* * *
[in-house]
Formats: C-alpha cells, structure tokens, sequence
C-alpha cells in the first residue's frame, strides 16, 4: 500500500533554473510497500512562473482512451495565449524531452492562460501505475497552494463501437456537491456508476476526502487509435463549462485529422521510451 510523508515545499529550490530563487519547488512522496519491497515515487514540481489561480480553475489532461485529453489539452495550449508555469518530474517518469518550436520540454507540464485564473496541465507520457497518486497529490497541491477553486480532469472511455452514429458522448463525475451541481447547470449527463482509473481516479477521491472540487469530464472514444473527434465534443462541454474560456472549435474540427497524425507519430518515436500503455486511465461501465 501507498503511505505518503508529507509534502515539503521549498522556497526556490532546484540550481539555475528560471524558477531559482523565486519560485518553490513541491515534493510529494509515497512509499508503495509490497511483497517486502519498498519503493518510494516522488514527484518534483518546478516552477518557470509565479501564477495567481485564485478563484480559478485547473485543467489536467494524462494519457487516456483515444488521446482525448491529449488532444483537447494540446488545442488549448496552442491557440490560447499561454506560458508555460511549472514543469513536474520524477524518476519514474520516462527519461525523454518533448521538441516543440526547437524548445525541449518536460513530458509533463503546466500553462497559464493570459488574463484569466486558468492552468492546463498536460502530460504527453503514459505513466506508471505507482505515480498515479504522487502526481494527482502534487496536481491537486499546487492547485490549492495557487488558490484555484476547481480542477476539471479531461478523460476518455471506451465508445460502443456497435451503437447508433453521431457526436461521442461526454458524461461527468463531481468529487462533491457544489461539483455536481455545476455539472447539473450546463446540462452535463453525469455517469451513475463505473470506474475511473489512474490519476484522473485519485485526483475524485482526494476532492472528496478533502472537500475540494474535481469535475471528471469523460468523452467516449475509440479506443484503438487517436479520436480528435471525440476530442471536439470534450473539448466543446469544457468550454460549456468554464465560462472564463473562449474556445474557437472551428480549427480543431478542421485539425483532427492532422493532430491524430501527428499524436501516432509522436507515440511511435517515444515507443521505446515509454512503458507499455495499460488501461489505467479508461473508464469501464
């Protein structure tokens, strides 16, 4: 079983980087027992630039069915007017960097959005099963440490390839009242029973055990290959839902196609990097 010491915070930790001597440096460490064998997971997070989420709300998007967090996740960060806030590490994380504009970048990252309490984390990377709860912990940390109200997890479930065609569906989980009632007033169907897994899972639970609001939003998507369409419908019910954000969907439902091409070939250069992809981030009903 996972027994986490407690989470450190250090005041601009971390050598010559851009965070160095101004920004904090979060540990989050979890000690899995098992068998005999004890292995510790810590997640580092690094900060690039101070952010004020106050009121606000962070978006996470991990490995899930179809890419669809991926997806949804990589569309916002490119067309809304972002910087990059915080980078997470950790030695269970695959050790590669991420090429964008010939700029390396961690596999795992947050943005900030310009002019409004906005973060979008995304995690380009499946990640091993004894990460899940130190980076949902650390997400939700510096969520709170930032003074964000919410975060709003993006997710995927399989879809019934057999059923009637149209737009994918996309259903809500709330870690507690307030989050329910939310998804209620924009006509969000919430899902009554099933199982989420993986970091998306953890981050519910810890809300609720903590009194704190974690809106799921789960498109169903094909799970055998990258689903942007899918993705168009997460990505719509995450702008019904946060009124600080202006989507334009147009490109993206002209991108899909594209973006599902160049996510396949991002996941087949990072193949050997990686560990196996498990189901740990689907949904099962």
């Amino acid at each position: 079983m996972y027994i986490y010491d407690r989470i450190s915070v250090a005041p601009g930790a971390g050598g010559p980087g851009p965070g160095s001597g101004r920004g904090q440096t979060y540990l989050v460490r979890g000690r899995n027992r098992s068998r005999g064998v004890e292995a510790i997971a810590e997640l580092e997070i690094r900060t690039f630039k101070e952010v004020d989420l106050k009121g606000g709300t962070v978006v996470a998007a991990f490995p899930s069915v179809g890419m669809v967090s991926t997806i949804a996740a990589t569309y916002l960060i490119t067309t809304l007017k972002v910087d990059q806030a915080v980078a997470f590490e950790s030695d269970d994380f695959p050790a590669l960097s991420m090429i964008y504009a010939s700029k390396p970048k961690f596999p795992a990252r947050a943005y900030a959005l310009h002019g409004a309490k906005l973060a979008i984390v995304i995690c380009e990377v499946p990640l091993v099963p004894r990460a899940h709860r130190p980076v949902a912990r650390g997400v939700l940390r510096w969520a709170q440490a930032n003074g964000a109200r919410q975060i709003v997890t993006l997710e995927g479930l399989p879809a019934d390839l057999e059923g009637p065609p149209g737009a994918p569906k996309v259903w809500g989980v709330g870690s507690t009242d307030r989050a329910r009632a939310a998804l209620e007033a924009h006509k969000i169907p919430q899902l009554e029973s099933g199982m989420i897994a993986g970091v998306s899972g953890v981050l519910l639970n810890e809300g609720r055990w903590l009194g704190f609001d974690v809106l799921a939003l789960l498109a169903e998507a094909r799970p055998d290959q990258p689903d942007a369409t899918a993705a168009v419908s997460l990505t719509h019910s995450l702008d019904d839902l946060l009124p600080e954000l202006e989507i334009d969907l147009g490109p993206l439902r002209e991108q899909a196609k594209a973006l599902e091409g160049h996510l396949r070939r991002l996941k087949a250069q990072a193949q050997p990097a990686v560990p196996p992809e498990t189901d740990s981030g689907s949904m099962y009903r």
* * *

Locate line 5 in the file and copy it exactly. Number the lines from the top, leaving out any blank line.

């Amino acid at each position: 079983m996972y027994i986490y010491d407690r989470i450190s915070v250090a005041p601009g930790a971390g050598g010559p980087g851009p965070g160095s001597g101004r920004g904090q440096t979060y540990l989050v460490r979890g000690r899995n027992r098992s068998r005999g064998v004890e292995a510790i997971a810590e997640l580092e997070i690094r900060t690039f630039k101070e952010v004020d989420l106050k009121g606000g709300t962070v978006v996470a998007a991990f490995p899930s069915v179809g890419m669809v967090s991926t997806i949804a996740a990589t569309y916002l960060i490119t067309t809304l007017k972002v910087d990059q806030a915080v980078a997470f590490e950790s030695d269970d994380f695959p050790a590669l960097s991420m090429i964008y504009a010939s700029k390396p970048k961690f596999p795992a990252r947050a943005y900030a959005l310009h002019g409004a309490k906005l973060a979008i984390v995304i995690c380009e990377v499946p990640l091993v099963p004894r990460a899940h709860r130190p980076v949902a912990r650390g997400v939700l940390r510096w969520a709170q440490a930032n003074g964000a109200r919410q975060i709003v997890t993006l997710e995927g479930l399989p879809a019934d390839l057999e059923g009637p065609p149209g737009a994918p569906k996309v259903w809500g989980v709330g870690s507690t009242d307030r989050a329910r009632a939310a998804l209620e007033a924009h006509k969000i169907p919430q899902l009554e029973s099933g199982m989420i897994a993986g970091v998306s899972g953890v981050l519910l639970n810890e809300g609720r055990w903590l009194g704190f609001d974690v809106l799921a939003l789960l498109a169903e998507a094909r799970p055998d290959q990258p689903d942007a369409t899918a993705a168009v419908s997460l990505t719509h019910s995450l702008d019904d839902l946060l009124p600080e954000l202006e989507i334009d969907l147009g490109p993206l439902r002209e991108q899909a196609k594209a973006l599902e091409g160049h996510l396949r070939r991002l996941k087949a250069q990072a193949q050997p990097a990686v560990p196996p992809e498990t189901d740990s981030g689907s949904m099962y009903r």